Reinterpreting the past with 3D scans and DNA
Interpreting the past has long been the province of historians, but reinterpreting it has recently become a concern of conservators. This most powerful, and most controversial, of preservation strategies can demand techniques not found in the traditional conservation lab, from 3d scanning to DNA computing. Several international conferences from Mexico City to Amsterdam recently spotlighted Still Water’s ongoing research into reinterpretation as a means of prolonging or resuscitating the past.
Reinterpretation is the focus of Jon Ippolito’s keynote for FUTURE PROOF!? International Symposium on the Preservation of Born-Digital/Software-Based Art at the Stedelijk Museum Schiedam in The Netherlands on 8 February 2017 and of his workshop at the UNFOLD Network Meeting at LIMA the previous day. Precedents for reinterpretation as a preservation strategy abound in the past and present, from the generational re-performance of knowledge in prehistoric Brazil and New Guinea, to the continual reinvention of Baroque music, to reconstructions of 20th-century drawings and installations by today’s artists in Java and Processing.
Given the way every recurrence accrues meaning by its associations with past versions, Ippolito asks whether the English idiom of events “unfolding” in time is obsolete. His talk suggests that a metaphor of enfolding with time would be more consistent with contemporary thermodynamics and cosmology–and the necessities of 21st-century preservation.
“Permanence through Change” was the concept of a workshop Ippolito gave at the Mexican National Institute of Conservation (ENCRyM), organized by conservator Estibaliz Guzman in Mexico City on October 10th. Other participants included prominent Mexican conservators Nadine Vera and Jo Ana Morfin. Ippolito followed the workshop with a panel presentation entitled “The Art of Re-collecting” at Itineraries of the conservation of documentary heritage: practices and provocations at the National School of Conservation, Restoration and Museology on 10 and 11 November 2016.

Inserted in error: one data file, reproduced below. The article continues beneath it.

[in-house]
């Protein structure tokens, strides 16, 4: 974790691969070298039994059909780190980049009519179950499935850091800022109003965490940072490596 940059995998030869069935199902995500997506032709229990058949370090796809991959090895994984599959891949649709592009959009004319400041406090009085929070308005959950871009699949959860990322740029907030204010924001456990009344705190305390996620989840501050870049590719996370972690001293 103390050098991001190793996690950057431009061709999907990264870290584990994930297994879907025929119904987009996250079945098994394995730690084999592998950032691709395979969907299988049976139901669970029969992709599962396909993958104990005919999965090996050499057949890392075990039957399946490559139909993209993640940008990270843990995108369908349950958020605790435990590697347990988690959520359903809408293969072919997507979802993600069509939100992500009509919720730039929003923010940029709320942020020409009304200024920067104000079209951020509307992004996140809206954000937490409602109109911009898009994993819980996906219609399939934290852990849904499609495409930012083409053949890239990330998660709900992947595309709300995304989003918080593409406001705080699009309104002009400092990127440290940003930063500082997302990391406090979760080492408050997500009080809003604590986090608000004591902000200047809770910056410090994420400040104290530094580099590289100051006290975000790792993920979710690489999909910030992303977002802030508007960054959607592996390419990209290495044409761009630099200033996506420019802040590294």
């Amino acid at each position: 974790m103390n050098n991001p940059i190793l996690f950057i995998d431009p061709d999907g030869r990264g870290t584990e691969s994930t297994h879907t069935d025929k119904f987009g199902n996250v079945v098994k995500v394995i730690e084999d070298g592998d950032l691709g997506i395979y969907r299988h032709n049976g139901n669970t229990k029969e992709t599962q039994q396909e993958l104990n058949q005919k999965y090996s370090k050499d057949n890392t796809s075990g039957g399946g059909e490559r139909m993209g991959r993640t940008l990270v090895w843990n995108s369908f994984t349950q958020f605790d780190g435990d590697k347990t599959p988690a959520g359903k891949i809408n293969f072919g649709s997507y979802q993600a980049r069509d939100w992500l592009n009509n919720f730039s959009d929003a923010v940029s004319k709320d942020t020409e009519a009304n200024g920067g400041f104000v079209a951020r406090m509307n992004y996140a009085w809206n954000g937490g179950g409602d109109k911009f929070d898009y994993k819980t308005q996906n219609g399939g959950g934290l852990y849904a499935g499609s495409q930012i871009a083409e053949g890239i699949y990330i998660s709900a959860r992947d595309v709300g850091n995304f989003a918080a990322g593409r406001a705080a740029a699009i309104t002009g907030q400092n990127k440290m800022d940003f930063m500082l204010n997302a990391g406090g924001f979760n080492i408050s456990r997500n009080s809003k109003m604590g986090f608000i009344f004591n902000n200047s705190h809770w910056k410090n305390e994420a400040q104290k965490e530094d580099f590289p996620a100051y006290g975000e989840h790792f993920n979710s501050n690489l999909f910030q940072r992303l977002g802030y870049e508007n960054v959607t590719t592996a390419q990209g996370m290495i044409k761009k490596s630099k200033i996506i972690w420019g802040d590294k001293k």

In her presentation at the same conference, Vera spoke about the challenges of updating a conservation studies program for the age of analog and digital video media. For her part, Morfin, who has studied with the University of Maine’s Digital Curation program, has brought the skills learned there to bear on her position as digital curator and conservator at the Museo Universitario del Chopo, a Mexico City collection dedicated to documenting, exhibiting, and preserving ephemeral and underground art forms from artist-made magazines to punk rock.
Organized for graduate students in the National School of Conservation, Ippolito’s workshops offered participants a chance to try cutting-edge techniques of digital preservation. The common denominator among these various techniques, which included 3-D scanning, DNA storage, and emulation, was the approach known as variable media. This philosophy, developed at the Guggenheim in the late 1990s and expounded in Ippolito’s recent book with Richard Rinehart Re-collection, proposes that creative works may best survive by adapting their mediums to the changing technological and cultural context of the future.
Last fall, Ippolito also workshopped these innovative approaches in “Preserving Differences in a Connected World” at the Play/Back symposium, National Endowment for the Humanities, Washington DC, 30 September, and in “3D Scanning of Museum Objects” at the 2016 Maine Museums and Archives conference on 23 September at the University of Maine.
Anyone interested in the theoretical basis and practical application of the radical techniques explained in these workshops can learn more through the University of Maine’s Digital Curation graduate program. Taught entirely online, this innovative program includes a digital preservation course co-taught by Richard Hollinger and Ippolito aimed to provide professionals working in the field with a toolkit for combating the obsolescence of media in their collection.